Professor of Psychology
- Address: 415
- Telephone: (217) 402-3716
Dolores Albarracín, Ph.D., received doctoral degrees in social and clinical psychology, and has been a professor of psychology at the University of Florida and professor of communication and psychology at the University of Pennsylvania. Dr. Albarracín specializes in attitudes and persuasion, the intention-behavior relation, goals, predicting general activity patterns, predicting and changing health risk behaviors, and reviewing the effects of behavioral and clinical treatments in various settings (e.g., through meta-analysis and clinical trials). She is the recipient of two Scientist Development Awards from the National Institute of Mental Health and has published her work in the Journal of Personality and Social Psychology, Psychological Bulletin, Health Psychology, Psychological Science, Journal of Experimental Social Psychology, the Personality and Social Psychology Bulletin, Journal of Clinical and Consulting Psychology, and Advances in Experimental Social Psychology, among others. She co-edited two books, including the Handbook of Attitudes, which has become a source of reference with national and international reach. Dr. Albarracin was a chartered member of the NIH (National Institutes of Health) review panel on Social Psychology and Individual Difference Processes, is currently a chartered member of the NIH panel on Behavioral and Social Processes in HIV, and serves on national and international committees as well as a number of editorial boards. She is a fellow of the Society for Experimental Social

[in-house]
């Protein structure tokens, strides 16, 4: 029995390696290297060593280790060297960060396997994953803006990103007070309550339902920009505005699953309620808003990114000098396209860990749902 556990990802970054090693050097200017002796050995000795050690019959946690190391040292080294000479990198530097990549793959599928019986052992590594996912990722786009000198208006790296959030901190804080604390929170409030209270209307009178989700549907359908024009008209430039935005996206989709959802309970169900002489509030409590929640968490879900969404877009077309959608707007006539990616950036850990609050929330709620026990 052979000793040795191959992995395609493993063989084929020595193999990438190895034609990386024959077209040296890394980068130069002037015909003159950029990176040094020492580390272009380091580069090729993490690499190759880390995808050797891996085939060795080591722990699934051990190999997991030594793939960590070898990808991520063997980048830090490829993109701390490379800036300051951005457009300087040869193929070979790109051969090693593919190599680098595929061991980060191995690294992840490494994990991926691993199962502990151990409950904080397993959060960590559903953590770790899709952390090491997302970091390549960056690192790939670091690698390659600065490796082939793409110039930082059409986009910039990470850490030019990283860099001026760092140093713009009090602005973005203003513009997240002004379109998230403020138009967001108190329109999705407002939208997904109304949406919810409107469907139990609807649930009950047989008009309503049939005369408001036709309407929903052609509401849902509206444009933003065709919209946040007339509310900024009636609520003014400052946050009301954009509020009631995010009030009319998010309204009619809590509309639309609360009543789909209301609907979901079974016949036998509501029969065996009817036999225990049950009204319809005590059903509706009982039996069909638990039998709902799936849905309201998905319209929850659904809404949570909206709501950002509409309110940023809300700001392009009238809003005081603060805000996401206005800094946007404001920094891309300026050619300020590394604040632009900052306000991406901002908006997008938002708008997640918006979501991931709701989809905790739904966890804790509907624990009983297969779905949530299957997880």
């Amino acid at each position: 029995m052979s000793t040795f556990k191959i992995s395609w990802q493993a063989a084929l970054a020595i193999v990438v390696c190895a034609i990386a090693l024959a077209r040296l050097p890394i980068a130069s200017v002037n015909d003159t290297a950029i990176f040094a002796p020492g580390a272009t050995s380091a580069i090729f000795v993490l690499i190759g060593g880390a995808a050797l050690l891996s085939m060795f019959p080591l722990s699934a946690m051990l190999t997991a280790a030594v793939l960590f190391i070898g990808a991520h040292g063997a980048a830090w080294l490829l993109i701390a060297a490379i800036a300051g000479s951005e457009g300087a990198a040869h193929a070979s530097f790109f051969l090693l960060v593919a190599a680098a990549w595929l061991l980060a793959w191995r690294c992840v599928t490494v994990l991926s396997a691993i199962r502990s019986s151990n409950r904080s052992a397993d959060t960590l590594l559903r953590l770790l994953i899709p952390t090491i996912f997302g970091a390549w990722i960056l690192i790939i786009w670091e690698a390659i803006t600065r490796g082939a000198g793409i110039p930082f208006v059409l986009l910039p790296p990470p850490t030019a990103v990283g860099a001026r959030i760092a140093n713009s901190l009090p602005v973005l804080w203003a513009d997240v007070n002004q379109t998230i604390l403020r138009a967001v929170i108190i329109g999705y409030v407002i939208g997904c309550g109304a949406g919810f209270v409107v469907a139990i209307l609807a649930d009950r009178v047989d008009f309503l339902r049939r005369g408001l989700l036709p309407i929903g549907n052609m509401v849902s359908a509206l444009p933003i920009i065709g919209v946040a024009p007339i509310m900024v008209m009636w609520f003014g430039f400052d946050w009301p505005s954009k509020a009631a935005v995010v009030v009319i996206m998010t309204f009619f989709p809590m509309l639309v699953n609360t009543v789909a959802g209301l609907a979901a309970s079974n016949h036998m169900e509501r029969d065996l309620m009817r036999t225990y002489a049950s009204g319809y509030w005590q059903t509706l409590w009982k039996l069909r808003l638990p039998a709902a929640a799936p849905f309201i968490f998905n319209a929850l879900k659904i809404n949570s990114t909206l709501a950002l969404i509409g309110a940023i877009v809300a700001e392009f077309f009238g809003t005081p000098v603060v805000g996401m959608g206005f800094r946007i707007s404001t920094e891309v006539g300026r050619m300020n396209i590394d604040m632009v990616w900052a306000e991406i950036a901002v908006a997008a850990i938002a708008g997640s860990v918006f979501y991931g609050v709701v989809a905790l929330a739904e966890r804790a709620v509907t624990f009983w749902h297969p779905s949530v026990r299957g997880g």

Psychology, the Society for Personality and Social Psychology, the American Psychological Association, and the Association for Psychological Science. Dr. Albarracín is currently Editor of Psychological Bulletin.
Questions that guide my current research include:
1. How can we persuade others to engage in socially beneficial behaviors? Under what conditions do changes in attitudes predict behavior? How do attitudes change over time, and what role does memory play (e.g., sleeper effects)? When do we seek out information that is likely to confirm vs. challenge prior attitudes? How do attitudes become automatic and what brain activity supports this automation?
2. How is action structured and socially conditioned? Do action goals promote changes in attitudes and behavioral routines? Do people engage in behavior for the sake of being active, and what are the potential consequences of this tendency in the context of psychopathology (e.g., ADHD, bipolar disorder)? What are the brain functional patterns underlying these tendencies? Do these tendencies vary across cultures?
3. Does the grammatic and syntactic structure of our thoughts influence our overt behavior? Under what conditions do randomly strung thoughts acquire coherence?
4. How can we use the psychology of social cognition, attitudes, and motivation for health promotion? What types of campaigns and interventions work for which ethnic and gender groups?
For PDF copies of publications, see:
- University of Illinois at Urbana-Champaign
- Psych 352
- Psych 552
- Psych 558
- Psych 593